The Texas Garage Door Massacre
© 2001 Door & Access Systems
Publish Date: Fall 2001
Author: Tom Wadsworth
Garage Doors and Openers in the Media
The Texas Garage Door Massacre
|Source:||The Fort Worth Star-Telegram, 08/08/2001|
|Article:||Vandals use vehicle to bash garage doors|
|Author:||Domingo Ramirez Jr.|
Summary: This summer, ten garage doors were rammed by a silver Ford Taurus in north Bedford, Texas, trapping some vehicles in garages. The bashings occurred in late July and early August and between 10 p.m. and 6 a.m.
"It cost us $260, and that's a lot of money," said one victim who discovered the damage one morning.
Another homeowner saw a silver Taurus with four people inside pull into a driveway and crash into the garage door on the same night. That door was so badly damaged that it could not be opened. Damage estimates range from $250 to $2,000.
Police are seeking a car with "plenty of damage to the front end."
Balance Inspections Urged
|Source:||Kansas City Star, 07/25/2001|
|Article:||Unbalanced garage doors can be safety hazard|
Summary: Espinoza’s article opens with a story of a local 22-month-old boy who was hit on the head by a falling garage door. The story blames the accident on "loose springs."
The boy sustained no serious harm, but the incident led a local construction company to change the way it handles newly installed overhead doors.
Now the contractor adjusts the doors just before new owners move in, and buyers sign a new-home checklist that mentions inspecting the balance on garage doors. Monthly inspections are recommended, but if spring tightening is needed, "an untrained person shouldn't try to do the job because the springs hold enough tension to hurt someone."
The contractor "has asked the author of several books on home construction to add similar information to the safety sections of her books." The author is not identified.
The Raccoon and the Garage Door
|Source:||The Toronto Star, 07/28/2001|
|Article:||Walk on the wild side|
Summary: In spite of homeowners’ best efforts to protect their garbage, Toronto’s wily raccoons seem to outwit the lowly humans.
One homeowner, convinced that a raccoon was living in his garage, called Brad Gates of AAA Wildlife Control, a kind of "raccoon whisperer." Having never lost a battle with a raccoon, Gates had finally met his match.
After studying every inch of the garage exterior, Gates couldn't determine how the raccoon was getting inside. To trap the culprit, Gates entered the garage and closed the door to contain the rascal.
While Gates set up his equipment, the automatic door suddenly began to open. Startled, he whirled around and found the raccoon with its paw on the wall button to open the garage door. Before Gates could react, the culprit jumped to the floor and ran out the garage door.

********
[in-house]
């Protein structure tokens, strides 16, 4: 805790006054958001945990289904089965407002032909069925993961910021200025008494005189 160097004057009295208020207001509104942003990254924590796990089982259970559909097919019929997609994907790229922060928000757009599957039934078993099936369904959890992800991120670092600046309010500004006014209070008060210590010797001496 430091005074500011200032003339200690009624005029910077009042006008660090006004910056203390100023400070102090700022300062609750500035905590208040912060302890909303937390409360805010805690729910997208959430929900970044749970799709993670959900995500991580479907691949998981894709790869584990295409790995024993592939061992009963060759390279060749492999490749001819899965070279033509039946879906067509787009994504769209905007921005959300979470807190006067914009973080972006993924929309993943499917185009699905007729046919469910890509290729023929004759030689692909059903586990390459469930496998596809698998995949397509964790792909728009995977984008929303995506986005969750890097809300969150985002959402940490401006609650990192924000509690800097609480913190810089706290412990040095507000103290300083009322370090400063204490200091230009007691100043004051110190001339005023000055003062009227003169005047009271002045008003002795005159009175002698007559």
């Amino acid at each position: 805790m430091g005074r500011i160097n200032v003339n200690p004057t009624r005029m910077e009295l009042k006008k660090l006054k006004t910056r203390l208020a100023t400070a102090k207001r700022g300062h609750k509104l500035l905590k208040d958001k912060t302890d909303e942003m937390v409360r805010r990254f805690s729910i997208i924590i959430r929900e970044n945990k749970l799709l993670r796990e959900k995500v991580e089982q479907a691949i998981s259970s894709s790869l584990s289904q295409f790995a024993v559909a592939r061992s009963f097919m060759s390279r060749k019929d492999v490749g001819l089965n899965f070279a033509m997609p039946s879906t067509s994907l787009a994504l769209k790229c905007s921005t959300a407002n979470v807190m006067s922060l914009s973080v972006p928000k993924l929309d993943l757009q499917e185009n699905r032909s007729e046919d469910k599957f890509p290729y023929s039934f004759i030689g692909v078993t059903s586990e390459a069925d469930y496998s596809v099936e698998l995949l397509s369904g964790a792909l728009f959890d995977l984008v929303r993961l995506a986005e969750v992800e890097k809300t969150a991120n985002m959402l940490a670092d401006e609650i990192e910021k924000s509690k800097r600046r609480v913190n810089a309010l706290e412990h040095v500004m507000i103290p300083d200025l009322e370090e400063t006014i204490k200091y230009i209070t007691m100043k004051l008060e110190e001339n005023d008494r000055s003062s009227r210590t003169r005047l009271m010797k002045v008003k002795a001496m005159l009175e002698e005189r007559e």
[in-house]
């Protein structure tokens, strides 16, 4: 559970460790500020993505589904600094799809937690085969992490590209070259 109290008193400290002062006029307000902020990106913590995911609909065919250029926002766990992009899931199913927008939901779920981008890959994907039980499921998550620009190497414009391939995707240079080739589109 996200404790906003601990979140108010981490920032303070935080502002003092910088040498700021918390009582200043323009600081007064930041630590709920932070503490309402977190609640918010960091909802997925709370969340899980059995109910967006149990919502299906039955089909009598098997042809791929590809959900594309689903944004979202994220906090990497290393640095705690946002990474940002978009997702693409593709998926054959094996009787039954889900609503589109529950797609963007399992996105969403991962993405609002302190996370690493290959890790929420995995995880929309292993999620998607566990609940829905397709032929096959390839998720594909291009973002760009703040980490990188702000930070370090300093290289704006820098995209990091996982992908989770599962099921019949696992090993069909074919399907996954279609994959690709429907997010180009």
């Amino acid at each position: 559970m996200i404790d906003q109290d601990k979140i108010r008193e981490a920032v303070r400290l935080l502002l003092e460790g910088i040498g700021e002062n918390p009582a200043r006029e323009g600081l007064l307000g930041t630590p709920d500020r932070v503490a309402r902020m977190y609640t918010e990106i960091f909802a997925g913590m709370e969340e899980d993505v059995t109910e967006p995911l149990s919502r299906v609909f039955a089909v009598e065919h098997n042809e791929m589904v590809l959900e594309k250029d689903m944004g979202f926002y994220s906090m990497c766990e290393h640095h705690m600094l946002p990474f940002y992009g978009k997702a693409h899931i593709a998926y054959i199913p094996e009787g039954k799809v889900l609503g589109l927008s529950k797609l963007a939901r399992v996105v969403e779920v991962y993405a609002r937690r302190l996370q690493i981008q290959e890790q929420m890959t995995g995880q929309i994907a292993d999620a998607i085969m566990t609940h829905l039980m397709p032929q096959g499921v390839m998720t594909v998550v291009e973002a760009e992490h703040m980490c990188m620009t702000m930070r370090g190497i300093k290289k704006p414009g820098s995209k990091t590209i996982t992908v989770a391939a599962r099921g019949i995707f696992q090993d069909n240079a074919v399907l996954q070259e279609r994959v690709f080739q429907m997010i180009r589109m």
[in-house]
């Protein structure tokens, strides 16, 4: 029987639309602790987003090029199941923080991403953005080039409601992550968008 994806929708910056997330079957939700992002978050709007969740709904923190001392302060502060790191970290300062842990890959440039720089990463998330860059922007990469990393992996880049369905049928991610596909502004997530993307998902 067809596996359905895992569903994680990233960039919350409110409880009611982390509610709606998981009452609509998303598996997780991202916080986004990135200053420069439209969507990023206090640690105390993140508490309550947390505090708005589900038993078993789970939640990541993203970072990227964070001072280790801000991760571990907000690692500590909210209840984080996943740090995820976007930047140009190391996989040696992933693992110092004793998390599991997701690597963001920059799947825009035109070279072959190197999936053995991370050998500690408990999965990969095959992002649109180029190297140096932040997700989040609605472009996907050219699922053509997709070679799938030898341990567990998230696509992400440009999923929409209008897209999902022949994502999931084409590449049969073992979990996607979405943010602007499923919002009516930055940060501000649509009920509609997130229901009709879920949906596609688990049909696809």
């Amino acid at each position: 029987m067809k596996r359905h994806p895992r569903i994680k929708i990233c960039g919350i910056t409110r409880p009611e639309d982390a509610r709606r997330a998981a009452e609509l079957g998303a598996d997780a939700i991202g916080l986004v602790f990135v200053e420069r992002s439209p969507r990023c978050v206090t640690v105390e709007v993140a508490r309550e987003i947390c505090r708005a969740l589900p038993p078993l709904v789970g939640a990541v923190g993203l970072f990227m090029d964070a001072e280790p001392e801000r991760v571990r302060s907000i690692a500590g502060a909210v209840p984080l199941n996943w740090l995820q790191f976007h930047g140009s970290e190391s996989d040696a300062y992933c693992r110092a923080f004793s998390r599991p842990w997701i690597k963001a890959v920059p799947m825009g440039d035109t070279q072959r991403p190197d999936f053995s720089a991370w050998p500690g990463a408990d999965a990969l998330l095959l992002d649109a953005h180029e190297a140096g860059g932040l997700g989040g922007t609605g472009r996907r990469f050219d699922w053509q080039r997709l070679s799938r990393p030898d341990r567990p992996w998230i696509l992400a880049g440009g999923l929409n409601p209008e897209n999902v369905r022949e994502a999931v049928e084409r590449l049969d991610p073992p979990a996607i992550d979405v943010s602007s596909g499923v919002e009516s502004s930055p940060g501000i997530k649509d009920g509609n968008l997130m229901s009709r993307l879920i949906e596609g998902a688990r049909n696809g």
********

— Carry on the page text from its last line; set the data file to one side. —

Analysis: Every night, the raccoon would open the door, go out carousing until dawn, leaving the garage door wide open. At dawn, the critter would scurry back inside, close the door, and go to sleep.
GDO Remote Control for Motorcycles
|Article:||The new EZG remote garage/gate openers for motorcycles|
Summary: "Get ready to throw your old remote into the junk drawer because the new EZG remote is going to take its place," boasts this Web site. "Installed in minutes," this small remote is designed for motorcycles but can be used on cars, trucks, tractors, golf carts, bicycles, etc.
About the size of a Zippo lighter, the transmitter measures 1-1/2 X 2-1/2 x 3/4 inches. "Takes the place of that big ugly remote that is squishing your visor."
The site advises to check compatibility information before ordering. EZG does not work with Genie’s Intellicode, LiftMaster’s Security-Plus, or any rolling-code openers. Cost: $39.99.
The Garage Door Klutz
|Source:||The Dallas Morning News, 05/11/2001|
|Article:||Mr. Can't Fix-it means well, but disasters happen|
Summary: Ragland, a columnist for the Dallas Morning News, describes his latest bungle as a household klutz: backing into his garage door. To fix it, his wife called Curtis, the handyman, who has seen plenty of twisted and dented garage doors.
Curtis says the lame-brained mistake is one for which no one likes to take responsibility. Curtis tried to cheer up Ragland. "If you want to break the record, you've got a ways to go," Curtis said.
"The record is [held by] an attorney who backed through three doors within a year. He just had his mind on a lot of stuff and wasn't paying attention."
Curtis’ repair bill: $200.